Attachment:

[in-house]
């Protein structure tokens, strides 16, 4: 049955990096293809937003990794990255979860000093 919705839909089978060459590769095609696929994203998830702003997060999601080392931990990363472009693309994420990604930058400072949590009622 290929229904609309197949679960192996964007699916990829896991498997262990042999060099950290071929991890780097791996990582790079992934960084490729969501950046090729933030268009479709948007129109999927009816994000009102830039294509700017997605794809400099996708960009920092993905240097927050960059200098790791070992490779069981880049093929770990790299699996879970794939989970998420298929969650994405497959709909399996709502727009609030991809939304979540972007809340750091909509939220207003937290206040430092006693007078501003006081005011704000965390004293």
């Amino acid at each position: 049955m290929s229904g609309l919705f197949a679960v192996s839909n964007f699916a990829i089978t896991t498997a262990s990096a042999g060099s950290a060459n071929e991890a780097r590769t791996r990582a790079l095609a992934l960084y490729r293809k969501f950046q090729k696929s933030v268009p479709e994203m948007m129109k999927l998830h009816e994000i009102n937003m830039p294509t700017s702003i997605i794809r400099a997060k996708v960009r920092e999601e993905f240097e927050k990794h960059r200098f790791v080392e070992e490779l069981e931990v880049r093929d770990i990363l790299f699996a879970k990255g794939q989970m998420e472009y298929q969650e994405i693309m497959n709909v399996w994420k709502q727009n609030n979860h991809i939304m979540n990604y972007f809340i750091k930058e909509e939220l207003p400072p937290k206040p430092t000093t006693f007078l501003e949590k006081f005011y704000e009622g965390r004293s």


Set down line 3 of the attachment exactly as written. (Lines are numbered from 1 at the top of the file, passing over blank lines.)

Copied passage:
């Amino acid at each position: 049955m290929s229904g609309l919705f197949a679960v192996s839909n964007f699916a990829i089978t896991t498997a262990s990096a042999g060099s950290a060459n071929e991890a780097r590769t791996r990582a790079l095609a992934l960084y490729r293809k969501f950046q090729k696929s933030v268009p479709e994203m948007m129109k999927l998830h009816e994000i009102n937003m830039p294509t700017s702003i997605i794809r400099a997060k996708v960009r920092e999601e993905f240097e927050k990794h960059r200098f790791v080392e070992e490779l069981e931990v880049r093929d770990i990363l790299f699996a879970k990255g794939q989970m998420e472009y298929q969650e994405i693309m497959n709909v399996w994420k709502q727009n609030n979860h991809i939304m979540n990604y972007f809340i750091k930058e909509e939220l207003p400072p937290k206040p430092t000093t006693f007078l501003e949590k006081f005011y704000e009622g965390r004293s």